Pollon also points to an apparent “scorched earth policy” on the government’s part: a twisted and deceitful logic that if you destroy enough of the ecology soon enough, there will be nothing left worth saving.
Such an ulterior motive is hard to prove; but as I write, the feller-bunchers are getting ready to clear cut the Watson Slough, breeding ground for 116 songbird species and sixty waterfowl species.
Pollon’s writing style is an engaging combination of facts and figures, history, adventure, and human interest; Nelms’s photographs are vivid and informative; the book’s production values are high.
Far from expert canoeists, Pollon and Nelms get into a few scrapes. They beach their rented canoe on a rocky shore in the dead of night only to awake in the morning to find themselves high and dry because of water level fluctuations from the Bennett Dam. They get chased by a Search & Rescue helicopter, having been reported missing because they forgot to call home.
Their escapades add excitement to the narrative — and their hair-raising misadventures remind us that this part of the Peace is still off the beaten track.
A pleasing coffee table book and a timely call to action, The Peace in Peril is also an excellent primer not only to what is left of the Peace River Valley, but also to the unstoppable march of capital and the willingness of the present provincial government to squander the miniscule percentage of British Columbia that is cultivable and productive for agriculture.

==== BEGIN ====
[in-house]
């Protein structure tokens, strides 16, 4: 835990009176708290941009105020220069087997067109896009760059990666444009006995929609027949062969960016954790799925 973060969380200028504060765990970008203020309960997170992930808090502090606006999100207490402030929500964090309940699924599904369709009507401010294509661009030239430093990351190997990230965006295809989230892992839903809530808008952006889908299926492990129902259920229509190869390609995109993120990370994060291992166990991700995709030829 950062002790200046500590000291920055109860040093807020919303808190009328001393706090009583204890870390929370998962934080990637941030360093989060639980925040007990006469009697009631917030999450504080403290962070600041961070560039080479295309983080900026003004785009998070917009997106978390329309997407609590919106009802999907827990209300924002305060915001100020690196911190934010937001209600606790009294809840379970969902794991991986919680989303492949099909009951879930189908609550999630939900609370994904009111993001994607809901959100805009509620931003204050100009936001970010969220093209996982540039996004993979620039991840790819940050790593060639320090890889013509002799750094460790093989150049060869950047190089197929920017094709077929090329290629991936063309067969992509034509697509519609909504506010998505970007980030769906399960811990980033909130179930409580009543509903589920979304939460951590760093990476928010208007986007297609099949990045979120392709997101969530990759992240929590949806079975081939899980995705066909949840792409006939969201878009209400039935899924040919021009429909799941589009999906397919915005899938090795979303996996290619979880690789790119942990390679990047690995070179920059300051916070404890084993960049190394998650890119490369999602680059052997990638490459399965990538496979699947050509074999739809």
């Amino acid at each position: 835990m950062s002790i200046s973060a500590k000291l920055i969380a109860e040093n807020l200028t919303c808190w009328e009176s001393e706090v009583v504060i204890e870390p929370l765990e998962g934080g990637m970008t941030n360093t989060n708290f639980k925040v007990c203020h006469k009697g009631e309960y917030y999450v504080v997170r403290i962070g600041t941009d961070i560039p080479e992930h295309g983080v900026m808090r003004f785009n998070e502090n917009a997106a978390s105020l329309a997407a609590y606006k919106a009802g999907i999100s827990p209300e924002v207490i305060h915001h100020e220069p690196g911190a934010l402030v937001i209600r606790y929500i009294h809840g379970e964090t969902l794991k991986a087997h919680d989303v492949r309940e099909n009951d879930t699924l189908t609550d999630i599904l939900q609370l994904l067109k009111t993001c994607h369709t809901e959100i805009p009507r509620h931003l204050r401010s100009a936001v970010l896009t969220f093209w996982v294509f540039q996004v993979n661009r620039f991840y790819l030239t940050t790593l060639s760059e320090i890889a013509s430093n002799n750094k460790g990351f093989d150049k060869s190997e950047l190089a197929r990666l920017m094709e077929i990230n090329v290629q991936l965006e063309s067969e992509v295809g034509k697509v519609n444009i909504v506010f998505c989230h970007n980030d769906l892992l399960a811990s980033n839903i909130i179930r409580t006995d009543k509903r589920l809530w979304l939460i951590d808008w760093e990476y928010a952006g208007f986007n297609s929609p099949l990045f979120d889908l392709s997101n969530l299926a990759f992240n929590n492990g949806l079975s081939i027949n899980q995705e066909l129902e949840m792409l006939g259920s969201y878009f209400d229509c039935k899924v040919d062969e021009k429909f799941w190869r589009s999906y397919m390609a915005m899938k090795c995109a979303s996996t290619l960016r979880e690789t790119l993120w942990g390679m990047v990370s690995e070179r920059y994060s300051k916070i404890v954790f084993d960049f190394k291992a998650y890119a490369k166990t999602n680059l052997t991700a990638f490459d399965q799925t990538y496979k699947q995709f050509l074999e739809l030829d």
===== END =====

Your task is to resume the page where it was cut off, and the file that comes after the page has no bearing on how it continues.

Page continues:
John Gellard spent his childhood in England and Trinidad, donated his adolescence to an English boarding school, earned an MA in Philosophy from the University of Western Ontario, and taught English in London, Ontario, for seven years. In 1973, he arrived in the West Kootenay where he felled and peeled pine logs on his “wild land” property and built a log cabin. Gravitating to the city, he taught drama for seven years at Vancouver Technical Secondary School. He still helps run writing workshops for students, notably (since 1993) an annual overnight retreat on Gambier Island. His articles have appeared in the Globe and Mail and the Watershed Sentinel. He takes an active interest in environmental issues and travels extensively in B.C. He lives among friends in Kitsilano and on Hornby Island, has two grown sons, and retired from teaching at Kitsilano Secondary School after being named Canada’s “Best High School Teacher” in a Maclean’s poll in August 2005.